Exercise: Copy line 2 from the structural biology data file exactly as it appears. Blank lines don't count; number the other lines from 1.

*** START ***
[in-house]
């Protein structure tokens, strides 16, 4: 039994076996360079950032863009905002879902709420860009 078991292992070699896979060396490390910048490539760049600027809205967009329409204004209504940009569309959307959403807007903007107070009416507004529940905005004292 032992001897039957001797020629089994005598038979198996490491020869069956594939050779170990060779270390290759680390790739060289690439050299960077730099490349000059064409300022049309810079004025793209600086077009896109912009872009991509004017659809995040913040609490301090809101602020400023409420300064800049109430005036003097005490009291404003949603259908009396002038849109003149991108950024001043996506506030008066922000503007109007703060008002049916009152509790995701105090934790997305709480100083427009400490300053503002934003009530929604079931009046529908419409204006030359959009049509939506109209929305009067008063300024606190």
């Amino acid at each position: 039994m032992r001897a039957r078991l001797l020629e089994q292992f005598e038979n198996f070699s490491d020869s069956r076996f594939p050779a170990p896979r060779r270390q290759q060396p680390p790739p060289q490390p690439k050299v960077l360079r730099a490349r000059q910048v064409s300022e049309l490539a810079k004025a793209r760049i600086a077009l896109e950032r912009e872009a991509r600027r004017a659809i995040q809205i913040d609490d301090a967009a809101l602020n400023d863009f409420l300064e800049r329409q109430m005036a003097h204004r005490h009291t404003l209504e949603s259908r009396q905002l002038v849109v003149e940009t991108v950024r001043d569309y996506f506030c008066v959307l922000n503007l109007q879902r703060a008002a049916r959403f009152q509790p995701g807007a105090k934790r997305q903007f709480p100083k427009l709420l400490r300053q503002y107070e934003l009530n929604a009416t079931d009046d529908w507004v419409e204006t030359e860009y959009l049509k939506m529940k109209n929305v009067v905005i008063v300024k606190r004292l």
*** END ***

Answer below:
């Protein structure tokens, strides 16, 4: 039994076996360079950032863009905002879902709420860009 078991292992070699896979060396490390910048490539760049600027809205967009329409204004209504940009569309959307959403807007903007107070009416507004529940905005004292 032992001897039957001797020629089994005598038979198996490491020869069956594939050779170990060779270390290759680390790739060289690439050299960077730099490349000059064409300022049309810079004025793209600086077009896109912009872009991509004017659809995040913040609490301090809101602020400023409420300064800049109430005036003097005490009291404003949603259908009396002038849109003149991108950024001043996506506030008066922000503007109007703060008002049916009152509790995701105090934790997305709480100083427009400490300053503002934003009530929604079931009046529908419409204006030359959009049509939506109209929305009067008063300024606190």